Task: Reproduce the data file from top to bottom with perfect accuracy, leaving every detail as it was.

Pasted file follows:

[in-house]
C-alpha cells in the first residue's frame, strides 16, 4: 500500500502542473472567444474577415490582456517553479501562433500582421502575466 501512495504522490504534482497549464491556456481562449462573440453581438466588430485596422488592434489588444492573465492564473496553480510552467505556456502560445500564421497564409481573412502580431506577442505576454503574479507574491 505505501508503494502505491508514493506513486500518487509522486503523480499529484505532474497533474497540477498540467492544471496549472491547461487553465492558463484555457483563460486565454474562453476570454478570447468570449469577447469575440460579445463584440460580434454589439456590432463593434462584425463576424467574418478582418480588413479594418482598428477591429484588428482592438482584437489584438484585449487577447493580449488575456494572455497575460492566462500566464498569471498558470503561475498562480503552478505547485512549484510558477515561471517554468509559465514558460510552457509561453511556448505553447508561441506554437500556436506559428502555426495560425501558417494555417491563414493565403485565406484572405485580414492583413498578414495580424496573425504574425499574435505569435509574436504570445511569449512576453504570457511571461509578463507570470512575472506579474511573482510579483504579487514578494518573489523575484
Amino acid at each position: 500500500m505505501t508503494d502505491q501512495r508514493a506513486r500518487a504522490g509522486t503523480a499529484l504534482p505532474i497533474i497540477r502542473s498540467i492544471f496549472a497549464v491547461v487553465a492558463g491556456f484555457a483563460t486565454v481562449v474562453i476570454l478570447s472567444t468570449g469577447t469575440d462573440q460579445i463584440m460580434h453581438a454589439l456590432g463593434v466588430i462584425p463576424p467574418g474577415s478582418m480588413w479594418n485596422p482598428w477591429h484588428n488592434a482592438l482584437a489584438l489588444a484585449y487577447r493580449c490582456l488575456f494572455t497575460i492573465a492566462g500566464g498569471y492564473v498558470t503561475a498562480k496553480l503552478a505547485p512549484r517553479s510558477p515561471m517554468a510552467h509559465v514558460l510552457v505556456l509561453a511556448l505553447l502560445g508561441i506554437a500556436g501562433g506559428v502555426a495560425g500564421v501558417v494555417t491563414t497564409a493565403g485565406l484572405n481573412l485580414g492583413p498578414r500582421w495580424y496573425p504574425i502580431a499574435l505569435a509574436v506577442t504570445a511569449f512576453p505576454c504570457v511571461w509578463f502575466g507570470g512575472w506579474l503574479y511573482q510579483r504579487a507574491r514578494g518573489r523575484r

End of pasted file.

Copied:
[in-house]
C-alpha cells in the first residue's frame, strides 16, 4: 500500500502542473472567444474577415490582456517553479501562433500582421502575466 501512495504522490504534482497549464491556456481562449462573440453581438466588430485596422488592434489588444492573465492564473496553480510552467505556456502560445500564421497564409481573412502580431506577442505576454503574479507574491 505505501508503494502505491508514493506513486500518487509522486503523480499529484505532474497533474497540477498540467492544471496549472491547461487553465492558463484555457483563460486565454474562453476570454478570447468570449469577447469575440460579445463584440460580434454589439456590432463593434462584425463576424467574418478582418480588413479594418482598428477591429484588428482592438482584437489584438484585449487577447493580449488575456494572455497575460492566462500566464498569471498558470503561475498562480503552478505547485512549484510558477515561471517554468509559465514558460510552457509561453511556448505553447508561441506554437500556436506559428502555426495560425501558417494555417491563414493565403485565406484572405485580414492583413498578414495580424496573425504574425499574435505569435509574436504570445511569449512576453504570457511571461509578463507570470512575472506579474511573482510579483504579487514578494518573489523575484
Amino acid at each position: 500500500m505505501t508503494d502505491q501512495r508514493a506513486r500518487a504522490g509522486t503523480a499529484l504534482p505532474i497533474i497540477r502542473s498540467i492544471f496549472a497549464v491547461v487553465a492558463g491556456f484555457a483563460t486565454v481562449v474562453i476570454l478570447s472567444t468570449g469577447t469575440d462573440q460579445i463584440m460580434h453581438a454589439l456590432g463593434v466588430i462584425p463576424p467574418g474577415s478582418m480588413w479594418n485596422p482598428w477591429h484588428n488592434a482592438l482584437a489584438l489588444a484585449y487577447r493580449c490582456l488575456f494572455t497575460i492573465a492566462g500566464g498569471y492564473v498558470t503561475a498562480k496553480l503552478a505547485p512549484r517553479s510558477p515561471m517554468a510552467h509559465v514558460l510552457v505556456l509561453a511556448l505553447l502560445g508561441i506554437a500556436g501562433g506559428v502555426a495560425g500564421v501558417v494555417t491563414t497564409a493565403g485565406l484572405n481573412l485580414g492583413p498578414r500582421w495580424y496573425p504574425i502580431a499574435l505569435a509574436v506577442t504570445a511569449f512576453p505576454c504570457v511571461w509578463f502575466g507570470g512575472w506579474l503574479y511573482q510579483r504579487a507574491r514578494g518573489r523575484r